National Geographic : 1968 Aug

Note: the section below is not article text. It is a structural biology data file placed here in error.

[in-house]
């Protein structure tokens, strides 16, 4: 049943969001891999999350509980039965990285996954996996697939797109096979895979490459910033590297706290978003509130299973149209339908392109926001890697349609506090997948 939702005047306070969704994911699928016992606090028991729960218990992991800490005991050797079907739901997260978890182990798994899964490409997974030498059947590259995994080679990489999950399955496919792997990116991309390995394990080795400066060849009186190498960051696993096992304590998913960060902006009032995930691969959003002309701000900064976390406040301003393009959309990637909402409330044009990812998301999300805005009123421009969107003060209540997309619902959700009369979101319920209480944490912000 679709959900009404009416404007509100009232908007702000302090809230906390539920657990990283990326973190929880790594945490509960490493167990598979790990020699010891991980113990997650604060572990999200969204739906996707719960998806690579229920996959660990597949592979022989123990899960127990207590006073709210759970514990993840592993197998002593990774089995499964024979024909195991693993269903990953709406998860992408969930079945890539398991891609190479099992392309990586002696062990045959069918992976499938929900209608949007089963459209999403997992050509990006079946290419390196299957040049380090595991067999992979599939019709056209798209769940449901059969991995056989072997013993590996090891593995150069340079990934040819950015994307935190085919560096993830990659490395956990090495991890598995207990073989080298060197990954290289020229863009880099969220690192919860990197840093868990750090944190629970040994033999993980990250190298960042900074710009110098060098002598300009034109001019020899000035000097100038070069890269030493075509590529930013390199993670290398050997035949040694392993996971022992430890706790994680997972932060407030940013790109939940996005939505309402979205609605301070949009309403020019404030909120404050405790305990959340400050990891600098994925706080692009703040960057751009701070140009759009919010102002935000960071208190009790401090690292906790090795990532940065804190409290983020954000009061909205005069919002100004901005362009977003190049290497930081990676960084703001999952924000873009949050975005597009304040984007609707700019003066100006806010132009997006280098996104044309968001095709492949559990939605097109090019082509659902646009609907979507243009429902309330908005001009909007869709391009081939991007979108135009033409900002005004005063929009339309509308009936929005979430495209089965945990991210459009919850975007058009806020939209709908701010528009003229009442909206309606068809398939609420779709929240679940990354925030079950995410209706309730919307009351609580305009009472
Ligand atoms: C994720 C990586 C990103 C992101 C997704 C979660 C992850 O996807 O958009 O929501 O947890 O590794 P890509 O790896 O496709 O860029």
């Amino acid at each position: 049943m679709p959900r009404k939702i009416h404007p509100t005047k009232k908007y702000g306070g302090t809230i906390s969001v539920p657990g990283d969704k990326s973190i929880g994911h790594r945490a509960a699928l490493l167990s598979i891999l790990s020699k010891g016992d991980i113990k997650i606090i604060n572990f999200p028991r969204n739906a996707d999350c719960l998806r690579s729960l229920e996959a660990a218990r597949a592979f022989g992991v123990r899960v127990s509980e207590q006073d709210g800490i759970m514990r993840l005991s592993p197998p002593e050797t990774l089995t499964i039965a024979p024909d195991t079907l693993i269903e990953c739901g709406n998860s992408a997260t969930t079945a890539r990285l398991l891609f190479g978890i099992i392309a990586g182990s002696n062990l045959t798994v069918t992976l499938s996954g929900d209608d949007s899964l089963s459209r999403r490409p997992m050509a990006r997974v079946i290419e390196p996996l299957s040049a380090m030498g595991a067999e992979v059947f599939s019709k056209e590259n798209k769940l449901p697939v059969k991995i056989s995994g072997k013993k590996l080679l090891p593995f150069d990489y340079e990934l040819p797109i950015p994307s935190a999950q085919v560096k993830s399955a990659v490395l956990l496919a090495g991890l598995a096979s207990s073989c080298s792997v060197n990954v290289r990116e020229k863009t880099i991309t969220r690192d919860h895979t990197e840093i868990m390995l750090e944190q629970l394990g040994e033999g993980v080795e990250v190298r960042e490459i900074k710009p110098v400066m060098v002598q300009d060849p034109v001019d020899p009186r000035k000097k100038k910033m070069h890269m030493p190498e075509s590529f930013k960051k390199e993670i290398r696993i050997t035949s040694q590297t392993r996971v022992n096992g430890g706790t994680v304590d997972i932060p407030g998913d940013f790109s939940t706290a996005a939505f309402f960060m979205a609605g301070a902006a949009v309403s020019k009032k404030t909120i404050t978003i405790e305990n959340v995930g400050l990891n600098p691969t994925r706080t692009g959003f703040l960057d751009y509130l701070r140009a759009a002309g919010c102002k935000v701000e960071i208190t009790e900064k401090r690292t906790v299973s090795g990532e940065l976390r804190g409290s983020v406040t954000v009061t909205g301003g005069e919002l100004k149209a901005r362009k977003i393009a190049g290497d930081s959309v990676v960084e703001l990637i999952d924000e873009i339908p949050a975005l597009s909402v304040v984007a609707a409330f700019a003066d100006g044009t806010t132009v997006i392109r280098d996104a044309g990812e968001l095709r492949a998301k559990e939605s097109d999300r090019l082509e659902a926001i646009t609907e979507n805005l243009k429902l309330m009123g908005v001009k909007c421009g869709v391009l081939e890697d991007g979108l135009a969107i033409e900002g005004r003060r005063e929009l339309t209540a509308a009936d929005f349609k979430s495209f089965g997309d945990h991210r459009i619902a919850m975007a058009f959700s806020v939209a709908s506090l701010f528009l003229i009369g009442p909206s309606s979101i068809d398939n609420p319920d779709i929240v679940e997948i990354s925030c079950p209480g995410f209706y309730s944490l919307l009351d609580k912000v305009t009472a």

learned that, for most salmon, spawning is their final act before death. He has watched the emergence of tiny fish in spring time, and later seen them make their way downstream to the sea, to be swallowed by the ocean's immensity. He has wondered where they go and what they do in the years of their sea existence. And especially he has scratched his head in deep puzzlement over how they find their way back through the trackless ocean to the same river, the same tributary-the same riffle, perhaps -where they began life years before. Fishing Bears Warned by Intruder's Whistle The best vantage point I have ever had for watching the start of the salmon's life cycle was in the Brooks River, one of the major spawning streams supporting the great Bristol Bay sockeye runs of Alaska (map, page 208). I went there in late summer, 1966, to catch up on the latest developments in salmon research. A metal observation tower built by the United States Bureau of Commercial Fisheries stood in the middle of the stream so that observers could perch 20 feet up and spy on the spawning fish. 196 Nearing journey's end, sockeyes thrash in the seine of Canadian fisheries scientists in Shuswap Lake, British Columbia; researchers tag them (left) for the final swim to spawning grounds along the lower Adams River. The taggers record size and sex of each fish, an epitaph noted again within a few days when the dead fish line the river banks. Tallying the number that spawn helps conserva tionists estimate the future population and set limits against overfishing. More than a million salmon may make the run up the Fraser River system to the Adams, most of them arriving in a single week. The fish cover the 300 miles upstream in 18 days, traveling about 17 miles a day.